Topographic differences in the age-related changes in the retinal nerve fiber layer of normal eyes measured by stratus optical coherence tomography

William J. Feuer, Donald L. Budenz, Douglas R. Anderson, Louis Cantor, David S. Greenfield, Jonathan Savell, Joel S. Schuman, Rohit Varma

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PURPOSE: To determine whether there are regional differences in the age-related changes in peripapillary retinal nerve fiber layer (RNFL) thickness as measured by time-domain optical coherence tomography (OCT). METHODS: Fast peripapillary RNFL scans obtained with the Stratus time-domain OCT with nominal diameter of 3.46-mm centered on the optic disc were carried out on 425 normal participants over a wide age range. One eye was randomly selected for scanning or analysis. Average RNFL-, clock hour-, and quadrant-specific rates of RNFL thickness change were calculated and compared. RESULTS: The 425 study participants ranged in age from 18 to 85 years with mean (±SD) of 46 (±15) years. The mean (±SD) average measured RNFL thickness was 104.7 (±10.8) micrometers (μm). The decline in the average RNFL thickness was 2.4 μm per decade of age. Changes in RNFL thickness per decade of age ranged from -5.4 (P<0.001) at clock hour 1 to -0.9 (P=0.28) at clock hour 6. Similarly, the rate of thickness change per decade of age in the superior quadrant was -4.3 (P<0.001) versus -1.5 (P=0.006) in the inferior quadrant. The slopes of thinning superiorly and inferiorly were highly significantly different (P=0.001). CONCLUSIONS: The age-related decline in normal RNFL measurements does not occur at equal rates around the disc and occurs mainly superiorly.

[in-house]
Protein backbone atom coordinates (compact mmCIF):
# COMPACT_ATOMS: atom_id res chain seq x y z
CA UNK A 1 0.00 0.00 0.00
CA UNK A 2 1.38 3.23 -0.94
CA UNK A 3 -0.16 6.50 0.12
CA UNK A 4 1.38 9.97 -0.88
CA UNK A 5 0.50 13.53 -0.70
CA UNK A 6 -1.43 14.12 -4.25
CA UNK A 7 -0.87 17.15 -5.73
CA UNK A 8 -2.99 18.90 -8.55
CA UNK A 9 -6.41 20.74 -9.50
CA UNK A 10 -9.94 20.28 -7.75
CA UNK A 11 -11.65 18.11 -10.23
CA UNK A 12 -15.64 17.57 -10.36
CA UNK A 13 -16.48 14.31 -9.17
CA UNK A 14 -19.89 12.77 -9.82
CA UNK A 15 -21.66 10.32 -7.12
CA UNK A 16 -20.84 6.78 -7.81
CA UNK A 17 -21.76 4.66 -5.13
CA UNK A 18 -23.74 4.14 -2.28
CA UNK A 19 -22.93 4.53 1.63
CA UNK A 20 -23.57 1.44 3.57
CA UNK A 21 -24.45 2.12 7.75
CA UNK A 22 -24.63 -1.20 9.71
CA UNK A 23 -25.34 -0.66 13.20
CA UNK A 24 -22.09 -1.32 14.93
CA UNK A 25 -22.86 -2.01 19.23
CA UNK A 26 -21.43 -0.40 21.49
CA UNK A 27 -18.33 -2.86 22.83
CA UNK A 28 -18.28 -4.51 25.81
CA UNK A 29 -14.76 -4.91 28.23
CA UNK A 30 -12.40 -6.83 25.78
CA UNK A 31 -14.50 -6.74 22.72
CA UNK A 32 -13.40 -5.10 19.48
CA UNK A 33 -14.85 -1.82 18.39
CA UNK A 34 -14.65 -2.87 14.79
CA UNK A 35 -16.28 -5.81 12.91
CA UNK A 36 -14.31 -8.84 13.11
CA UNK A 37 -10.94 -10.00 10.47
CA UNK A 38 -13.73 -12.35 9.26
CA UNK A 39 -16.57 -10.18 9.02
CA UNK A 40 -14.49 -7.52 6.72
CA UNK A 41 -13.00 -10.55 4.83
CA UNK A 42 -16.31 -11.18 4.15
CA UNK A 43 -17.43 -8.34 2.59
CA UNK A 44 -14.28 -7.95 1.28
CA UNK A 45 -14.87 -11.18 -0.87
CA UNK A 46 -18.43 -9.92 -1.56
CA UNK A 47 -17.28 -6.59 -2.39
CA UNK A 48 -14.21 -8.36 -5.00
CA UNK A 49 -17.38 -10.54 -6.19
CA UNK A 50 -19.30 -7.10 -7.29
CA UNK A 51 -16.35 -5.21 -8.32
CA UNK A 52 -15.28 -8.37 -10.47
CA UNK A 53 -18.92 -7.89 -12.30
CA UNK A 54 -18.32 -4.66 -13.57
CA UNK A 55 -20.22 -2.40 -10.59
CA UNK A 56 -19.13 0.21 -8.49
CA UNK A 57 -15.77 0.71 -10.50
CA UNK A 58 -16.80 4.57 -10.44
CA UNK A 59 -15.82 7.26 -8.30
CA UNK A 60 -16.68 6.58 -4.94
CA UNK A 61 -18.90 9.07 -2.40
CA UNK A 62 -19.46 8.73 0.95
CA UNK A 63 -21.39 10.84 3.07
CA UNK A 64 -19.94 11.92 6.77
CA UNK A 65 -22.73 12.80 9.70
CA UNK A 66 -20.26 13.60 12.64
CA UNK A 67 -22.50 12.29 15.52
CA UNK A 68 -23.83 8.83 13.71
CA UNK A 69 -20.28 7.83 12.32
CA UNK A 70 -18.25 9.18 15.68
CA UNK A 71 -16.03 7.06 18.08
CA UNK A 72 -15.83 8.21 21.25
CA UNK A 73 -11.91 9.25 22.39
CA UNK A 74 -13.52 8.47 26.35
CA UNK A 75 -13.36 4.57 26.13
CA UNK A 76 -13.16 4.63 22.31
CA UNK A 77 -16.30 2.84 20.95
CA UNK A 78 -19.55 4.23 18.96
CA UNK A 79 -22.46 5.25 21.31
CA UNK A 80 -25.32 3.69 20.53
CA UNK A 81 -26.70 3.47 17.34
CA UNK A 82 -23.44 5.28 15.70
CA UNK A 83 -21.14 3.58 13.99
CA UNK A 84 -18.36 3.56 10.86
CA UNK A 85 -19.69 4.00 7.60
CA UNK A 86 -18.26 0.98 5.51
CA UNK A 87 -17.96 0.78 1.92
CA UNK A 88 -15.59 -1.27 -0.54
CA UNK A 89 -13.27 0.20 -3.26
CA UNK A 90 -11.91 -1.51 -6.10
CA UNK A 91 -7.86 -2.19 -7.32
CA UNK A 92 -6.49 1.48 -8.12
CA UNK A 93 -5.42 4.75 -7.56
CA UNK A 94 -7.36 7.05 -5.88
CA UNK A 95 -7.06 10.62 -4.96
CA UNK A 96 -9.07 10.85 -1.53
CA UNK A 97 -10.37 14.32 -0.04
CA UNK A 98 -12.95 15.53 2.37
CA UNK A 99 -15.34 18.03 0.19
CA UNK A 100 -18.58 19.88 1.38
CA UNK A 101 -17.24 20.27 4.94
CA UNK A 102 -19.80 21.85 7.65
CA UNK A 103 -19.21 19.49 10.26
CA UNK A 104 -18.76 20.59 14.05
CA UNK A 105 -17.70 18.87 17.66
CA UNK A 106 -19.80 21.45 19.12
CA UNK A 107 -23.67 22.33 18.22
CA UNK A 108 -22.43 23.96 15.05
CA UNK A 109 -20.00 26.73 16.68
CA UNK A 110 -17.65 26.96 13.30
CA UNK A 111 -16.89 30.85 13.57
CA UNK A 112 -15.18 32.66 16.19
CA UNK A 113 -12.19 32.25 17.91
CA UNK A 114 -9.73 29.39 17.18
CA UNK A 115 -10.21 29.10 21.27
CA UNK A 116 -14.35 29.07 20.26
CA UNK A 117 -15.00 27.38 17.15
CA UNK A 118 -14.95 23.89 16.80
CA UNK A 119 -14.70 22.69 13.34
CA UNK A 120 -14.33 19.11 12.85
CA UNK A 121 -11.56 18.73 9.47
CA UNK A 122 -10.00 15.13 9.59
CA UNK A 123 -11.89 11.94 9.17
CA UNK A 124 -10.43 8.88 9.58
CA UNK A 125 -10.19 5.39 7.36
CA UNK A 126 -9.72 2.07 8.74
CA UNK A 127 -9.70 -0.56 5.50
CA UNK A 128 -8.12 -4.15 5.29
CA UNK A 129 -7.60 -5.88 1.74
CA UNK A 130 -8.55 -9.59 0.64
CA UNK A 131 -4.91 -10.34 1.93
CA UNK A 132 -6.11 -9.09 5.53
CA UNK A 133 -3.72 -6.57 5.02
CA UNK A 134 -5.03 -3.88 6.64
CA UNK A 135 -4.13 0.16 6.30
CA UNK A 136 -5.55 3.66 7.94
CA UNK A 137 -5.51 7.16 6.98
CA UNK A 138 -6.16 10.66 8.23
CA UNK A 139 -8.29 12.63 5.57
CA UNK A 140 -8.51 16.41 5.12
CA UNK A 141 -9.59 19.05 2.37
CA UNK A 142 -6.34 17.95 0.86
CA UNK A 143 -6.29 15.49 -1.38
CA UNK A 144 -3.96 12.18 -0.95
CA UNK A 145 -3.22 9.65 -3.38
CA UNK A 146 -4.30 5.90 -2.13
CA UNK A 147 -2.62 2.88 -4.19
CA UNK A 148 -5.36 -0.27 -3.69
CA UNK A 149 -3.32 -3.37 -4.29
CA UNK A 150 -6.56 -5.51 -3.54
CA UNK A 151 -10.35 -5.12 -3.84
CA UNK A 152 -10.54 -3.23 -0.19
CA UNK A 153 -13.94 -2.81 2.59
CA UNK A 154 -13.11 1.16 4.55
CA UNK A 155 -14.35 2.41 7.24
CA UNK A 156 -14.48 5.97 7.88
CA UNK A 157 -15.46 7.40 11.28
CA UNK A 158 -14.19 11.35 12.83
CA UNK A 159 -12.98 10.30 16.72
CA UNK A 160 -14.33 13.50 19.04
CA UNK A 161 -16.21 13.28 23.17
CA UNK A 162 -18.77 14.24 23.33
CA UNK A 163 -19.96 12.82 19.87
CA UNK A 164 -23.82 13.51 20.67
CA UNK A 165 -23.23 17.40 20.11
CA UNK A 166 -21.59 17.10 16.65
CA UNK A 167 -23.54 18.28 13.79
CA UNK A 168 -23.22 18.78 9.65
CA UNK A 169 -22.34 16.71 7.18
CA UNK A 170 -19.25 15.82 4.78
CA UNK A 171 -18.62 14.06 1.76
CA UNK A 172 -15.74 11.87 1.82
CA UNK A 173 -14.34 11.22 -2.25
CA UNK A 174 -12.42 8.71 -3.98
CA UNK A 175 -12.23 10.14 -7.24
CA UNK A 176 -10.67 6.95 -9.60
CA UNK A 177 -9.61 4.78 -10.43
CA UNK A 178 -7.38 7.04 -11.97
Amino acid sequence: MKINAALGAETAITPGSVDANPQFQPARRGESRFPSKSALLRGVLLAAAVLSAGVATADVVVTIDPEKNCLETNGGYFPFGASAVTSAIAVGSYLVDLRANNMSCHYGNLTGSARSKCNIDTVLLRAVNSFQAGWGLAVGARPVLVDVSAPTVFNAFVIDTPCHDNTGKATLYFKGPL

Original languageEnglish (US)
Pages (from-to)133-138
Number of pages6
JournalJournal of Glaucoma
Issue number3
StatePublished - Mar 1 2011



  • age
  • optical coherence tomography
  • retinal nerve fiber layer

ASJC Scopus subject areas

  • Ophthalmology

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